Starting a pension at 30 versus attempting to live off of a €35 a day State pension.

It is probably not a question we ask ourselves as many put retirement on the long-finger. However, it is important you understand the potential ramifications of not having a private pension plan in place.

So, you are 30 or approaching it and you have heard the word pension banged around for many years and always said you would get around to it.

Well, if you have found this, that time has come. Although you probably still thinking you’ve plenty of time and retirement is 38 years away.

However, when you are no longer earning your regular salary, you will need to fill any potential shortfalls. You may retire but unfortunately, your bills and overheads may not.

As a result, it is important you get your finances in order.

So, let us focus on how you can go about starting a pension and what it will mean for your future. Think of it as present you looking out for future you.

Below we break down starting a pension at various salaries and how that affects your overall pot at retirement. With the State pension at €35 a day, it is certainly a good idea to organise a private pension.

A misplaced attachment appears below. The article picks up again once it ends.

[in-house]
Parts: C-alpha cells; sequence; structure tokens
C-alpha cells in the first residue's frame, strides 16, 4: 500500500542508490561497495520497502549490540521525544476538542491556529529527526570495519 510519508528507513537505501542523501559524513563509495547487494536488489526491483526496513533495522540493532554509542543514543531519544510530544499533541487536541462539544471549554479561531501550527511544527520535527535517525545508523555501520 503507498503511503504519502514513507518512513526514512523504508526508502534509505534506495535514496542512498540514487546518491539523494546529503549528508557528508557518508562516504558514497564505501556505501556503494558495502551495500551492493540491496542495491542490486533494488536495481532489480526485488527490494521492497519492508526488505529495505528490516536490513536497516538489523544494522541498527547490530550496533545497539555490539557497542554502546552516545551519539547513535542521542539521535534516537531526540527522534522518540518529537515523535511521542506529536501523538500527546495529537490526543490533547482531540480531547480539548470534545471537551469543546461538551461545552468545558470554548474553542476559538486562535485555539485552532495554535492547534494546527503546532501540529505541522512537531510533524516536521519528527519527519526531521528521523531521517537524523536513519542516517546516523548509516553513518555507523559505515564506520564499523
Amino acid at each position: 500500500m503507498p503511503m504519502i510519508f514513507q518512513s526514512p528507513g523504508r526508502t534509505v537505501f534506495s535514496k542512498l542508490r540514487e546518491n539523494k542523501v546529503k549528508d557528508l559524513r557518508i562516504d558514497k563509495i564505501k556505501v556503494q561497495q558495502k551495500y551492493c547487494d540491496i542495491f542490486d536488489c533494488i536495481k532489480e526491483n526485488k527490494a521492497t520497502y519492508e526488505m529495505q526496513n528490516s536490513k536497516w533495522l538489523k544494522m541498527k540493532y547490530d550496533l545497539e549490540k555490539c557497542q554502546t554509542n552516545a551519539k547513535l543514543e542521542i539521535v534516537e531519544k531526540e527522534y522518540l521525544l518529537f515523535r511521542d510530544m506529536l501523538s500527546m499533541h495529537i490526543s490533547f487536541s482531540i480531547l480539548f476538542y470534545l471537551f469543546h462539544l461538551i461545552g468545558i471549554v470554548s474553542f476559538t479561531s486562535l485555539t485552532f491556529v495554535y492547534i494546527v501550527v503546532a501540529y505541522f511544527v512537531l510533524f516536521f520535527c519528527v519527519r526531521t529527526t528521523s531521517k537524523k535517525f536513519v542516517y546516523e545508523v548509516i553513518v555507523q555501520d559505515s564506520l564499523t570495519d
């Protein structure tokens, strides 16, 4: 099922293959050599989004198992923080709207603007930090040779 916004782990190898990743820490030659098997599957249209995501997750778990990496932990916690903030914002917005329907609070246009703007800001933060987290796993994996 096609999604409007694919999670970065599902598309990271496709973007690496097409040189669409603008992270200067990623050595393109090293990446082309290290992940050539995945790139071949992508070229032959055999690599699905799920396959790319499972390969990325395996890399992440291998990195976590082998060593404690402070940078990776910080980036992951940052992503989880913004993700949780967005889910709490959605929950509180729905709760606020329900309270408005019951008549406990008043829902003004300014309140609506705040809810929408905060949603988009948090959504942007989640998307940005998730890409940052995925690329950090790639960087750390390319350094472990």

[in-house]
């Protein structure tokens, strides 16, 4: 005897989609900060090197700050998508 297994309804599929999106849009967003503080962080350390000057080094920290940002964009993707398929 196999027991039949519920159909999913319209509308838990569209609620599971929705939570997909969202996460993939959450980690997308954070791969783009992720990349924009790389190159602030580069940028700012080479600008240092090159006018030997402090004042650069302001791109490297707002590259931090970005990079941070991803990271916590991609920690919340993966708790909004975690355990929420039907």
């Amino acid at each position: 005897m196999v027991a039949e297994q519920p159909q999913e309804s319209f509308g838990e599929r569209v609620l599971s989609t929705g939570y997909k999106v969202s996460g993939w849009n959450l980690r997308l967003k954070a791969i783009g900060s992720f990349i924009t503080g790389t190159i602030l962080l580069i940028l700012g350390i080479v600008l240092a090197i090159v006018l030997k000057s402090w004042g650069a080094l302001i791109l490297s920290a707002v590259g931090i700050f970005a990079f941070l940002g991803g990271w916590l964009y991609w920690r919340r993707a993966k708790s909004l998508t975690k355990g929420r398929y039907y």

Starting a pension at 30 and giving getting time on your side is an even better idea.

Starting a pension at 30

With the current State pension age increasing to 68, over three and half decades probably seems like an eternity away. As a result, it can be difficult to take the plunge and begin squirreling some money away.

But think of it as an opportunity to take advantage of tax relief on contributions, tax-free growth, and compound interest over the next 38 years.

If the thought of trying to survive on €35 a day alone was not enough to motivate you surely the combination of the above is.

Also, you will be able to withdraw a percentage of your fund tax-free at retirement.

Fairly good deal, right? The government does not want everyone to be dependant on €35 a day particularly as we have an aging population. Therefore, there are many incentives in place to encourage us to start a pension.

Furthermore, let us breakdown starting a pension at age 30 on different salaries and what that would mean at retirement. With the average Irish wage currently at approximately €43,938 as of Q4 in 2020, we will use this figure as well as approximately €10,000 on either side to use as examples.

Starting a pension at 30 - Ciara (€33,000 Salary)

Ciara would like to have 50% of her salary (€16,500) a year in retirement. This will be including the €12,912 State pension giving her a total yearly income of approximately €16,500.

Calculation Example:

Salary (gross)€33,000
Retirement age67
Target pension as a percentage of current salary50% (€16,500)
State Pension€12,912 p.a.
  Tax relief – 20%Actual cost
Investment required€3,588 p.a.€717.60€2870.40